5 More Payroll Questions You Might Be Afraid to Ask

5 More Payroll Questions You Might Be Afraid to Ask

There is no question about payroll processing too trivial to ask. Your fifth grade teacher was correct when she told you that there's no such thing as a dumb question. Here at BenefitMall, we love questions. We also love providing answers. So without further fanfare, here are five payroll questions you might be afraid to ask, along with their answers:

1. Are payroll taxes considered an expense or liability?

This issue is confusing to employers because payroll taxes have two components: the employee's share and the employer's share. The employee's share is accommodated through withholding. This withholding is considered a liability of the employer because it is holding onto withheld monies until payment is made. The employer's share is considered an expense. It is a cost of doing business.


2. How are payroll taxes accounted for on an income statement?

Because withholding is considered a liability until tax payments are made, it does not appear on a company's income statement. Only the employer's portion of the taxes are accounted for. They appear on the income statement as an expense.


3. How are health insurance withholdings accounted for?

Companies have two ways of accounting for employee health insurance withholdings. The first method is to record withholdings as a health insurance expense until such time as payments are actually made. Those expenses will be offset by debits with subsequent payments.

The second method is to account for withholdings as a liability – in the same way payroll tax withholding are accounted for. As a liability, health insurance withholdings are only held until payments are made. At that point, the associated liabilities are offset.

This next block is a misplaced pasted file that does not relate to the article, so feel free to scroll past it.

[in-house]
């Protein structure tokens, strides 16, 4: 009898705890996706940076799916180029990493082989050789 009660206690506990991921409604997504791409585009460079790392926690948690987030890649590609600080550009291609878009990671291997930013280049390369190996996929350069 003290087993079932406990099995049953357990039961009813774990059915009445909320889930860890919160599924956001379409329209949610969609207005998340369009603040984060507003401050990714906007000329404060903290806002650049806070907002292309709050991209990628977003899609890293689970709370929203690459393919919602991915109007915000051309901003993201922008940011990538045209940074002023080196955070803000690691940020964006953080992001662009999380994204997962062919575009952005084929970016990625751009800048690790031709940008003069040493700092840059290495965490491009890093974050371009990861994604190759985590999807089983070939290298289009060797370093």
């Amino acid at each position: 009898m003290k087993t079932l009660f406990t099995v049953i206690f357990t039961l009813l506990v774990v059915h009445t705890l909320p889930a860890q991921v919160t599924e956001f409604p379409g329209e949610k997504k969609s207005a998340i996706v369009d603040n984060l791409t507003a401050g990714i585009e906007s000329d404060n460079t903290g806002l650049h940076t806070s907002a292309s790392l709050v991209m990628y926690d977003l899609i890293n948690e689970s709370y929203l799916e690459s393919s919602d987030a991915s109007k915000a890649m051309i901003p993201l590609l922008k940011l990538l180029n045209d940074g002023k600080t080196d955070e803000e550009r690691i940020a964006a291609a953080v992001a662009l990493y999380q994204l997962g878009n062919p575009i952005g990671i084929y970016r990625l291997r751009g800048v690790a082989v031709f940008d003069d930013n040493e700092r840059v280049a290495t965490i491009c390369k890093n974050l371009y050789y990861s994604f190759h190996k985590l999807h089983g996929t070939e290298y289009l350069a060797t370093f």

4. Is Workers' Comp considered a fringe benefit?

Most states require employees to carry workers' compensation insurance paid solely by them. As such, it is fairly common for employers to consider the insurance a fringe benefit. It doesn't matter either way for tax purposes. As long as the costs for workers' comp is accounted for somewhere, employers can treat the insurance as a fringe benefit or a business expense.


5. What is the difference between exempt and nonexempt employees?

We have heard a lot about exempt and nonexempt employees since the previous administration proposed changes to overtime rules. In short, an exempt employee is a salaried employee who does not receive additional overtime pay for hours worked in excess of 40. A nonexempt employee is any salaried or hourly worker who is eligible to receive overtime pay.

As a quick side note, the Trump Administration began looking at rolling back the overtime rule that was set to take effect on December 1, 2017. A district court determined on August 31 that the rule itself was invalid, so now it is up to the current administration to decide whether to leave the old rules in place or come up with something new.


BenefitMall Is Here for You

Hopefully you have benefited from the questions and answers offered in this blog. If we can help you improve your payroll in any way, do not hesitate to contact us. BenefitMall is here for you with customized payroll solutions and benefits administration services covering everything from paying your employees to handling health insurance and workers’ comp compliance.